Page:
It seems like things are slowing down a bit during this time of year. It never fails. Teachers are finishing up last minute to-dos before finals, crafts are being created, and the school has turned into a sea of red and green. All the while, […]
In the life of an Instructional Coach, we are there to support teachers. We love seeing teachers continue to grow. We want to be there for them, provide feedback and do all we can to help facilitate their development. However, we often put our all […]
Core competencies in business are typically “soft skills.” Core competencies in academics have potential too. This year, I have the opportunity to facilitate curriculum writing through the lens of core competencies.
I define core competencies as the 10-15 essential skills a student can expect to master during a course. These should be meaningful and transferable skills aligned to relevant state standards. In addition, they should be written in language students are able to comprehend on the first day of class.
Each core competency is broken into component skills that are more content specific and might use subject-specific language that may need to be explicitly taught. Component skills are necessary for mastery of the core competencies.
The process of crafting core competencies is different from many other curriculum writing exercises with which I am familiar. Though I premised this format on backward design, some teachers have opted to work inductively based on their existing knowledge of curriculum to establish core competencies.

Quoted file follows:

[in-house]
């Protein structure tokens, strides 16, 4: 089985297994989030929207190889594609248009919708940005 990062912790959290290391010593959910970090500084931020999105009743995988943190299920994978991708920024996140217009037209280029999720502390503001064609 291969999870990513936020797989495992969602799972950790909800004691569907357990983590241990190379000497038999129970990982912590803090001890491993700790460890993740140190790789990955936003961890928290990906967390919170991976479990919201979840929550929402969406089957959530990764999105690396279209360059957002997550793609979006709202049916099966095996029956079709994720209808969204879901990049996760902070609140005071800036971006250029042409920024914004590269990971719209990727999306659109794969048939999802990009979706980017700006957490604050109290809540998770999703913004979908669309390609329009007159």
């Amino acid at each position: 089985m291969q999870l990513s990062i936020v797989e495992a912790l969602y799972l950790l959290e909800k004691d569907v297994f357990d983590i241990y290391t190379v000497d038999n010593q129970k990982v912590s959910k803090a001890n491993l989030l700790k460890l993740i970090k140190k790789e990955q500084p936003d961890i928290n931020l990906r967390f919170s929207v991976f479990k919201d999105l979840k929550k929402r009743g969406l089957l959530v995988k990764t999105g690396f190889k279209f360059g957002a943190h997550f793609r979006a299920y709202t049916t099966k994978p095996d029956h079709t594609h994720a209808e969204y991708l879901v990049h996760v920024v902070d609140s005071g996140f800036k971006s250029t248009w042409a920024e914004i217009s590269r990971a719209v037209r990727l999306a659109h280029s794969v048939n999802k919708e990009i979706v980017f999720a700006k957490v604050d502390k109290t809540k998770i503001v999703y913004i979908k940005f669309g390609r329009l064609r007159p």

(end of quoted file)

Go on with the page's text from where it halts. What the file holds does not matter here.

Teachers have been given the opportunity to collaborate and develop, either inductively or deductively, a deep understanding of what students will learn.
It has been an interesting process to facilitate so far. Teachers are demonstrating remarkable thoughtfulness and consistent open-minded thinking as they design a curriculum that meets the needs of our students.
By focusing on skills, we have been able to avoid content arguments and the inevitably imprecise language of state standards. Instead, we are talking about what we want students to be able to do and why. We are engaged in a dialogue about what proficiency means and what skills will equip students for their chosen futures.
In addition to consensus and standards alignment, teachers in each subject area will also be required to come to a genuine consensus on the core competencies for all courses in their field.
I wouldn’t call this a tedious process…meticulous perhaps. The teachers have become deeply engaged and are questioning what they teach and why.
I doubt most instructional leaders have are able to devote the kind of time to this process that I am incredibly lucky to have. Nonetheless, I believe that spending more on the conceptual end of curriculum development has several significant positive impacts:
- Teachers develop a deeper understanding of what they are teaching and why.
- A culture of collaboration.
- Well-defined, flexible, and meaningful curriculum.
- Students held at the center of the curriculum process.
- Teachers are treated as professionals and experts.
- Alignment is increased within courses, across courses, and across teachers and sections.
I think core competencies have the potential to help leaders manage the curriculum writing process in a meaningful, effective way.
You clear your throat. “Today we’re going to learn how to monitor data in our classrooms..” You look around the room and 20 pairs of eyes are looking at you waiting for you to finish your sentence. “..and how to increase student achievement at our […]